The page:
BY THE EDITOR
After you’ve mowed the grass, trimmed the hedges, marked your children’s verbal reasoning papers, walked the dogs, weeded the flowerbeds, polished the silver, dusted your books, done some office work, run out of things to put on the bonfire, struggled through the thoughts of Scruton with a claret, and watched all there is worth watching on Netflix and Amazon Prime, what the hell else is there to do?
Expect a baby boom during this lockdown.
Against a background of temporary morgues and the coffin makers’ bonanza, humans are shaping their disgruntled answer. The wartime babies were no coincidence – expect Lockdown babies to pop out like gremlins in great numbers come Christmastime as the concept of human life itself now feels threatened. That state of somnambulistic “We’ll get around to it someday; we’ve all the time in the world” complacency has evaporated. Today there is a ubiquitous, wide-awake appreciation that life is both precious and uncertain, and that the perfect tomorrow some are waiting for may never dawn.
What kind of world shall we bring these children into? Who cares? Humans have faced threats and danger throughout the eons. Evolution has inured us to stick two fingers up at the worriment of survival by positively cooperating with others and building strength through numbers. This new wave of sprogs shall be the product of couples realising that they are with their right one, or as a consequence of making up from a terrible argument with the one they are locked down with, who may or may not be the right one after all. Either which way, every sperm is now genuinely sacred.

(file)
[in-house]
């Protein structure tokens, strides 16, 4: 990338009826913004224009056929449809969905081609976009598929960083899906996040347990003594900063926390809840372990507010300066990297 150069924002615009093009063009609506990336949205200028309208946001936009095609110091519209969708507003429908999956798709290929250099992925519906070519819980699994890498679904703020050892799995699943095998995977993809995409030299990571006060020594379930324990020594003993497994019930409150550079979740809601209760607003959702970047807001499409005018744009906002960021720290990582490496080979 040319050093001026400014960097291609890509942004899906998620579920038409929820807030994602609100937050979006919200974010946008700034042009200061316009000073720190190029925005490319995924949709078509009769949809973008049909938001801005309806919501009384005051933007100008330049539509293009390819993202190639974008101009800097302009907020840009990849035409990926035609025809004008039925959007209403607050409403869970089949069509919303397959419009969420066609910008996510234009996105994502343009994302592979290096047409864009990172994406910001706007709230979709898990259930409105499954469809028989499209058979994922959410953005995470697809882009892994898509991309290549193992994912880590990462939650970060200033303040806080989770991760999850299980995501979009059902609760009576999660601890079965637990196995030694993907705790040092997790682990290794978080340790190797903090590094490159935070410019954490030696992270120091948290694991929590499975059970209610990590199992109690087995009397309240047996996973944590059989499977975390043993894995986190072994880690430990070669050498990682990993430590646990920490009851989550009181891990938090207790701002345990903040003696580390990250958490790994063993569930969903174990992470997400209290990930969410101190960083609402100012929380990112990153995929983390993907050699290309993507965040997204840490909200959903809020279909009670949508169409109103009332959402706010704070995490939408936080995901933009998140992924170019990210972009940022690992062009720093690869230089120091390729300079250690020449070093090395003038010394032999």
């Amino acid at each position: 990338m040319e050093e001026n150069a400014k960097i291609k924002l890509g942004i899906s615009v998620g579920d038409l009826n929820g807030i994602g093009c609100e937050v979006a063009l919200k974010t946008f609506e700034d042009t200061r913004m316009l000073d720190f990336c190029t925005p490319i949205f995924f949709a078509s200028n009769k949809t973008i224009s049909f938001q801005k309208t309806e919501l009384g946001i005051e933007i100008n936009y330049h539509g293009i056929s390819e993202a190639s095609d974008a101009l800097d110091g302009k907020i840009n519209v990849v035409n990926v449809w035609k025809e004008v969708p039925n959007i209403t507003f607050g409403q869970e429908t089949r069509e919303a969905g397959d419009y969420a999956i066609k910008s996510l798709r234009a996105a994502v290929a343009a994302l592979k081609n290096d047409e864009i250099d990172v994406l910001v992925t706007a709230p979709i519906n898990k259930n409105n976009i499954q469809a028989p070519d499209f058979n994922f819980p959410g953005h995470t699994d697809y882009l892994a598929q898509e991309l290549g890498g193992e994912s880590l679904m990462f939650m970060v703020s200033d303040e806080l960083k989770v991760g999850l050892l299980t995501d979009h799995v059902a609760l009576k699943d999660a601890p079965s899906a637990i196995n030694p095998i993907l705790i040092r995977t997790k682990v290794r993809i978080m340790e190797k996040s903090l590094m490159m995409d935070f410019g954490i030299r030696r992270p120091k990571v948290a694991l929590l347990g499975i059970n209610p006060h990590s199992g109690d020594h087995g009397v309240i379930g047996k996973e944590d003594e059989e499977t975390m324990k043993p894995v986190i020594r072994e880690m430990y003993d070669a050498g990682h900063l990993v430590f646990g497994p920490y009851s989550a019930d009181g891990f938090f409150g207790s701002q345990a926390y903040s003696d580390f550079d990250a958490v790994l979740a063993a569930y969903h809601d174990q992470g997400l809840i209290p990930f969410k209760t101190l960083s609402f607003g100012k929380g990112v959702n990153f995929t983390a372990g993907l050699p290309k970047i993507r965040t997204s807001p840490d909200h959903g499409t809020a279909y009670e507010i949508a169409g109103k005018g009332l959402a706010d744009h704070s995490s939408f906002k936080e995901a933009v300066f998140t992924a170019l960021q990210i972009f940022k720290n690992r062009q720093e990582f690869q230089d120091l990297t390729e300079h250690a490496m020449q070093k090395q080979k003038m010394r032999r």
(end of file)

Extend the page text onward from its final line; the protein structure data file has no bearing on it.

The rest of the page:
Coronavirus seems a cunning bastard of an illness. We are only in 1941 of this war, perhaps. The stories on the news range from grim to gloomy. The lurgy is Hitler and he is winning – the Einsatzgruppen doing their bloody worst. Those days of waiting for the death tally as if it were the cricket score are long gone. People are clocking onto the fact that being locked down and bombarded by bleak news on a daily basis gets one down. There are better things in life – it didn’t do Ernest Shackleton any good to leave behind cases full of rare old Highland malt whisky. Those books that remained unread on the shelves get read. That last Cohiba is asking to be cut and smoked. The bath turns out to be a bath in which one can wallow, rather than mere shower basin. Who’s going to laugh at that dreadful jumper now? “Darling, where are my pinkie-red corduroy trousers?” These days one even has the time to stop and chat with the family cat – “and how are you today, Mouse? How’s hunting?”
Getting to know one’s existing children is a definite positive of the lockdown. Teachers are surely a dying breed – the interactive lessons available online are both inspiring and fun. There is a happy vengeance in giving an unruly ten-year-old a morning essay title of “I am a fly. Discuss”. “Don’t mention the unmentionable word,” they scream and put their fingers in their ears as I ask them if sex education should be on the home school timetable. We were always sent on 5am runs for terrible behaviour – this generation of children are softies – my young lad Henry was forced to endure ten laps of the garden after the punishment of “being sent to the corner” resulted in a fit of giggles. He cried and complained of a stitch. Now I know what it feels like to be the teacher – the butt of jokes and passed notes – as my children, while pretending to do an online Geography multiple choice test on their computers, surreptitiously exchange a slew of emails which relentlessly rifle the piss out of the Home School Headmaster. Teachers, you lost the lottery of life but fear not – there is karma in this world.
Despite one’s pupils being snotty, naughty and incapable of comprehending anything from the A-Level textbooks you dug out of the attic, you still want more. Screw you, Coronavirus. Screw you, Hitler. Life must go on, whether we parents are downed in the process or survive. Shag for Britain, Dear Readers. Your country needs you.